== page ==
Building on regional conservation

ESCANABA — As I approach four decades of being involved with conservation, I have seen philosophical changes in natural resources management in both the end user sportsmen and women, as well as those given charge to manage what we have outdoors in both the public and private sectors.

Management is the control and movement in a positive direction of an operation to achieve short and long term goals. It is forever changing and has to rely on contemporary information to adjust needs as part of those goals. What may have worked yesterday is no longer applicable today. Historical experience does offer background regarding previous efforts and whether or not attempts at change were met. It helps to have long term contacts and allies whose endorsements help streamline the process.

Years ago, we were able to obtain the latest information on varying topics that would impact the long and short term goals of conservation, especially those related to laws and legislation. The cable television network system used to have a channel dedicated to sessions of the full Michigan House of Representatives and Senate. We were able to witness the evolution of a bill and determine our position based facts as they were presented. That option is no longer available and today one has to be in direct contact with a legislator or be part of an established conservation organization in order to appreciate how a piece of legislation may impact what we do outdoors. There are archive and live presentations of committee work, but are not as effective as action on the floor as it happens.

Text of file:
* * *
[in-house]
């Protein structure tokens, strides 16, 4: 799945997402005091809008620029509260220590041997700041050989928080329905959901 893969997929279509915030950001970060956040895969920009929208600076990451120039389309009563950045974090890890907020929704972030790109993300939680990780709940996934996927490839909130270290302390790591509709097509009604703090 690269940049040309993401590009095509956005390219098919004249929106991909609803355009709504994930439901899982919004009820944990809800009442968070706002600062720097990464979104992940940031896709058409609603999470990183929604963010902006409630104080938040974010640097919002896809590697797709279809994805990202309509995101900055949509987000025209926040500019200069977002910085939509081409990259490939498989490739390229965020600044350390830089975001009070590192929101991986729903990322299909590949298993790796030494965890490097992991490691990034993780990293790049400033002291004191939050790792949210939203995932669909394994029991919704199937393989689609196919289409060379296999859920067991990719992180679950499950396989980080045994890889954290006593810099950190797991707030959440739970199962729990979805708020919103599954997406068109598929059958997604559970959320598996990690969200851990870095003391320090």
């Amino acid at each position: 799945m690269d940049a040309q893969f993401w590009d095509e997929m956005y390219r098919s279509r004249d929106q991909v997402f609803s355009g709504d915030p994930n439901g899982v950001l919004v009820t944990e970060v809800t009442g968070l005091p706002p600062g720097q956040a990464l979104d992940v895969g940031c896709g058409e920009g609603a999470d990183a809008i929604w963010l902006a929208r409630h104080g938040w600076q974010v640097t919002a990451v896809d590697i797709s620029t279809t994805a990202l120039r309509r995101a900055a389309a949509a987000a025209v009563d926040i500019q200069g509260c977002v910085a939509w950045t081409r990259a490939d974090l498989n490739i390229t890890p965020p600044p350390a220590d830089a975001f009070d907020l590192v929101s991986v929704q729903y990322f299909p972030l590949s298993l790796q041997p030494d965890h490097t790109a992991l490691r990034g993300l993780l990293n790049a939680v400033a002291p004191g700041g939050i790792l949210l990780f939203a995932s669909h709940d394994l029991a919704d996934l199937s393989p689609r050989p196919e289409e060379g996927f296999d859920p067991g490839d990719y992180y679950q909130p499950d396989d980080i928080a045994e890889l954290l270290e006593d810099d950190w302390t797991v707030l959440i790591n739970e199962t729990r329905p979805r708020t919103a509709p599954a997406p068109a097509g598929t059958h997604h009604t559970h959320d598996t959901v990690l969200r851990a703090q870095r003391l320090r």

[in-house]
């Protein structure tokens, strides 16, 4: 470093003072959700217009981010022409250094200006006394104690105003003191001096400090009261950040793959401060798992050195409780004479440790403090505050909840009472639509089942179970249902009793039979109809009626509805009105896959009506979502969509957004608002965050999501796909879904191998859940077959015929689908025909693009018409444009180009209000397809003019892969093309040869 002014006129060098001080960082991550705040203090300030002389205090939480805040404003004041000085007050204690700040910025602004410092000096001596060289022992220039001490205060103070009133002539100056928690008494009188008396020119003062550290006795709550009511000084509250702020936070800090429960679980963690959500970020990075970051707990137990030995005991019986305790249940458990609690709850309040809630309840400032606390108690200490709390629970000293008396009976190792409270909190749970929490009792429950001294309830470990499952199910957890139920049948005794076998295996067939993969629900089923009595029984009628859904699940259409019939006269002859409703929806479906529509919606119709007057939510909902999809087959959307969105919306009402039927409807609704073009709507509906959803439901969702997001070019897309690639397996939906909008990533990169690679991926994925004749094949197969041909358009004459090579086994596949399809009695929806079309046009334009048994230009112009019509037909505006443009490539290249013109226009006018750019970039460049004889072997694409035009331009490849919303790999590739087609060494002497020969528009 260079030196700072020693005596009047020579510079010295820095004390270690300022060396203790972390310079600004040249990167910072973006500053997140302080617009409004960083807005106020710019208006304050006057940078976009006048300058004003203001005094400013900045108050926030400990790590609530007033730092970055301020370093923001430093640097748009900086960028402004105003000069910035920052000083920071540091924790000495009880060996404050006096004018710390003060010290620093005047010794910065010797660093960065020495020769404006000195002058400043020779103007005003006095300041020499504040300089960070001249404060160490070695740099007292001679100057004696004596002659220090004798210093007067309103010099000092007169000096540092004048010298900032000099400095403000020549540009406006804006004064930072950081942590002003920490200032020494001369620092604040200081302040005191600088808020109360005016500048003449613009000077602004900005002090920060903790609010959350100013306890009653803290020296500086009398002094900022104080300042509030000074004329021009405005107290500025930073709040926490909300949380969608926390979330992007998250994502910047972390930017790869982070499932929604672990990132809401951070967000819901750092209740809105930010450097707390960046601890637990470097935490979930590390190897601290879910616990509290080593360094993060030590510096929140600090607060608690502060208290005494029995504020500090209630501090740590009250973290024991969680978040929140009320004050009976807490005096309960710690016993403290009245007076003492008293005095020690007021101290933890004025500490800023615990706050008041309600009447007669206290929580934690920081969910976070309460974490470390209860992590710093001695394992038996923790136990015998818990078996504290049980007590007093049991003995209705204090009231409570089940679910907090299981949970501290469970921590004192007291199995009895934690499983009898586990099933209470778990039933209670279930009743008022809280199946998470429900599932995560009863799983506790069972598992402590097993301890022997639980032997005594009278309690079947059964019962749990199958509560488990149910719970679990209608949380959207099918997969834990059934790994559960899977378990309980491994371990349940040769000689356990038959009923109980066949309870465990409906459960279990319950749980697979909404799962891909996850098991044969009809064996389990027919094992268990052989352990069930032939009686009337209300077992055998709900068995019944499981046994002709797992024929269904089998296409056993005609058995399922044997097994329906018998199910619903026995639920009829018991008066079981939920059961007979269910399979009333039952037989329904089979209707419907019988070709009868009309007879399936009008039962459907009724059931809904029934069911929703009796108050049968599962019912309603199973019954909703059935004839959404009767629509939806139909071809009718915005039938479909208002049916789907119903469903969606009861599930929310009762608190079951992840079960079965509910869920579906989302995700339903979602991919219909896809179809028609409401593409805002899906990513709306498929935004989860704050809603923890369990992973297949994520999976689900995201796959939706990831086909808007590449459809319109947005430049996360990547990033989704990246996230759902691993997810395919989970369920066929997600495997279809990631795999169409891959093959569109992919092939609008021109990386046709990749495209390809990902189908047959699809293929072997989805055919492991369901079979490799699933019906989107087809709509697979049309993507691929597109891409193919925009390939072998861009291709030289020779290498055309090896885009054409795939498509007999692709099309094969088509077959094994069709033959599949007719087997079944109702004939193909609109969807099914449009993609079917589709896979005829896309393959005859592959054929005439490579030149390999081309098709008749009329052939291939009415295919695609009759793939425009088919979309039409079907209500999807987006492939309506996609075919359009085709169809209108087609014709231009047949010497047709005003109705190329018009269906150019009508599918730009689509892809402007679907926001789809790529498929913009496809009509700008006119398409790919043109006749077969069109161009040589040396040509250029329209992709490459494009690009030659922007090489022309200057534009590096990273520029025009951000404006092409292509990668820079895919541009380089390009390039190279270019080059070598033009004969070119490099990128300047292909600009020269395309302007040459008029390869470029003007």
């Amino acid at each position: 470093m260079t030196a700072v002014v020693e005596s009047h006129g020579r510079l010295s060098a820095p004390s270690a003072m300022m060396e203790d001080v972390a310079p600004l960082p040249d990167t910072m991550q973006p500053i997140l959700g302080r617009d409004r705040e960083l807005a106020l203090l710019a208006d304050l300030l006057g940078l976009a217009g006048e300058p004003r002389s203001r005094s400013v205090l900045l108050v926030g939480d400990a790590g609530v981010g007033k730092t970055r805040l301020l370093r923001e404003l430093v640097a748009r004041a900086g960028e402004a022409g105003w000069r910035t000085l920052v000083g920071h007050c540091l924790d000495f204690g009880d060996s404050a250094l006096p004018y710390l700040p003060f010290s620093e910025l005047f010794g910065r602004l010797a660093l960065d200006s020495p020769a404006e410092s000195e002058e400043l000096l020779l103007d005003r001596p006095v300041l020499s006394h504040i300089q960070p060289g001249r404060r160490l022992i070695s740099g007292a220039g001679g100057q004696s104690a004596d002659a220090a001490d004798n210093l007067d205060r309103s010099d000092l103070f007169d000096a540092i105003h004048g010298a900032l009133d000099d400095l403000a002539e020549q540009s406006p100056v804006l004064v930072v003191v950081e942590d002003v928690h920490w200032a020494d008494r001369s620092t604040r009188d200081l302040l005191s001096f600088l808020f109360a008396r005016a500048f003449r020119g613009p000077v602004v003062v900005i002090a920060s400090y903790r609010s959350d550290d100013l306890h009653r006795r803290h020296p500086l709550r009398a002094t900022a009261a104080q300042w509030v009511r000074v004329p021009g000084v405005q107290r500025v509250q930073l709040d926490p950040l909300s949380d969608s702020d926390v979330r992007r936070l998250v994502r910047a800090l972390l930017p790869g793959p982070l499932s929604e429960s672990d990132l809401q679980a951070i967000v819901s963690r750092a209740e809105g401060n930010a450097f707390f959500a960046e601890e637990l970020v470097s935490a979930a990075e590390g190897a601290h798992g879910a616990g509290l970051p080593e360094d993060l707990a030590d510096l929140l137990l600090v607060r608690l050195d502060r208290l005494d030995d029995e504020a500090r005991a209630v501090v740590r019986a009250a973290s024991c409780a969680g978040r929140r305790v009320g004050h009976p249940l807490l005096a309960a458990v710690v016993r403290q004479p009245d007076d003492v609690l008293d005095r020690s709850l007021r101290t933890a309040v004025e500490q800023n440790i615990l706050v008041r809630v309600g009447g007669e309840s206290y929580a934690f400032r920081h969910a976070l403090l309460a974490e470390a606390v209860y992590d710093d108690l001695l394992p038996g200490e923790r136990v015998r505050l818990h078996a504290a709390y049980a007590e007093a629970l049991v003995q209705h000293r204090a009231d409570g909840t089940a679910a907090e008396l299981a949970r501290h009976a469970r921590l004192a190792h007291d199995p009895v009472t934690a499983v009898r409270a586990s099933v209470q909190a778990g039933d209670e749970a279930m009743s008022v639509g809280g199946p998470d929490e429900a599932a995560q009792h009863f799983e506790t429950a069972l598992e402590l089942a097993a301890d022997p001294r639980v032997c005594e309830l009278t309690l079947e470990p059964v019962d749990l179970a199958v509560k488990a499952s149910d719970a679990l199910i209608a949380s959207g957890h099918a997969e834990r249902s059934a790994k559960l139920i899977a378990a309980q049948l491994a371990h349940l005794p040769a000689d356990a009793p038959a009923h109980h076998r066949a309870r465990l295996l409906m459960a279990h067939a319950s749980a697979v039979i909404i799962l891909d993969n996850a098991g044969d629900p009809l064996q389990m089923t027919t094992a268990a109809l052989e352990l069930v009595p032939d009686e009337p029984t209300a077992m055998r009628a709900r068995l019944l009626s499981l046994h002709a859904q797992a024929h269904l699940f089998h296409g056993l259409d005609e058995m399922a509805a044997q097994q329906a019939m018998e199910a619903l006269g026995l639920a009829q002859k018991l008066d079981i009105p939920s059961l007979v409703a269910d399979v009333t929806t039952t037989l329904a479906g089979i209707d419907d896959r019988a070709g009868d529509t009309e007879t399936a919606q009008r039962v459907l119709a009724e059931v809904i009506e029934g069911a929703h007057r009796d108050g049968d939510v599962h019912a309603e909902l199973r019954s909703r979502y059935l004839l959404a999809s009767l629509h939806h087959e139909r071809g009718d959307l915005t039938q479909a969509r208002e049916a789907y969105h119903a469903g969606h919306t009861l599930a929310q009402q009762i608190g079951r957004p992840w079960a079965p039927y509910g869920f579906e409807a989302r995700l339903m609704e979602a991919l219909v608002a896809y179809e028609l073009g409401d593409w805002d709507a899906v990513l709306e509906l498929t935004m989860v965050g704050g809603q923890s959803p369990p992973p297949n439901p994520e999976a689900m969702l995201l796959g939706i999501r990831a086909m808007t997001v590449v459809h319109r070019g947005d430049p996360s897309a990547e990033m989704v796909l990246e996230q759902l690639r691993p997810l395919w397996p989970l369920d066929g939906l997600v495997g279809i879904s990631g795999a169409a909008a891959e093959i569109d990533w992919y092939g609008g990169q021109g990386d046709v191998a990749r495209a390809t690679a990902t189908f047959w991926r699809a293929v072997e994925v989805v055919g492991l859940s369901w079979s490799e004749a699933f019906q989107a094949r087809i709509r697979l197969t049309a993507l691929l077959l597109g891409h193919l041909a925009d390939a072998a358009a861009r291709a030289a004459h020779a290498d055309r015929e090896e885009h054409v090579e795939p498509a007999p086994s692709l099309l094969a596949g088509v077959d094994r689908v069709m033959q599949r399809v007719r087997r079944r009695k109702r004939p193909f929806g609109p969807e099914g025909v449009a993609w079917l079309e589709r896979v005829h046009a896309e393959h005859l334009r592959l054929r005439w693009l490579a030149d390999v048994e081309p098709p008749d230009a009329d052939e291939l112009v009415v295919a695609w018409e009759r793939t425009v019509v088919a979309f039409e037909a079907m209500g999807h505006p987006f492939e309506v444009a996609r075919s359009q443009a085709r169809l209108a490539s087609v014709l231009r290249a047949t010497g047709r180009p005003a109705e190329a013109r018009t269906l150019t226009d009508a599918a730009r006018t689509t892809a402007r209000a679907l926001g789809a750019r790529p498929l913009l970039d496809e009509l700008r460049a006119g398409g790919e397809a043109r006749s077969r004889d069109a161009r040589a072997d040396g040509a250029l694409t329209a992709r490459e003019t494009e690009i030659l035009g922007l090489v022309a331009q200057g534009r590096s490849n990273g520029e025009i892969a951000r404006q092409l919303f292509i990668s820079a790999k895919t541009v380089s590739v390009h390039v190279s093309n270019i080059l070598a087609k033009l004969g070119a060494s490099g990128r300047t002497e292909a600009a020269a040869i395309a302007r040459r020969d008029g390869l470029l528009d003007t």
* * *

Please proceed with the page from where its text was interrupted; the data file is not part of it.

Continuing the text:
Additionally, there used to be a specific page on the Michigan Department of Natural Resources (MDNR) internet website page that highlighted all the pending legislation that impacted what we did outdoors. The MDNR would offer their read on the pros and cons of each bill, make clear their position in favor or opposition, or refer the reader to an appropriate department charged with the ultimate care of the bill if passed. It was intriguing to learn that there were dozens of pending bills every year that most would not know about until they were passed and ended up as a new or changed regulation when it came to the open of a recreational season.

When it came to the MDNR administration, it took a long time to achieve a level of transparency that enabled the common conservationist to gain first hand knowledge of what was going on. By the time an issue was made public, it was easy to assume that a preconceived plan was already decided. Public hearings held in various locals through the Natural Resources Commission (NRC) often times would become a sequel of camp stories and failed to influence direction from the local perspective.

It is almost impossible for people from the Upper Peninsula to travel each month to Lansing (or other Lower Peninsula site) and regularly attend an NRC meeting. The usual crowd seen and giving testimony before the NRC are either paid professionals who most often take the role of lobbyists, club sponsored individuals conveying the sentiments of their constituents or a nearby resident. If you have an opposing view there is no mechanism to immediately counter the other side.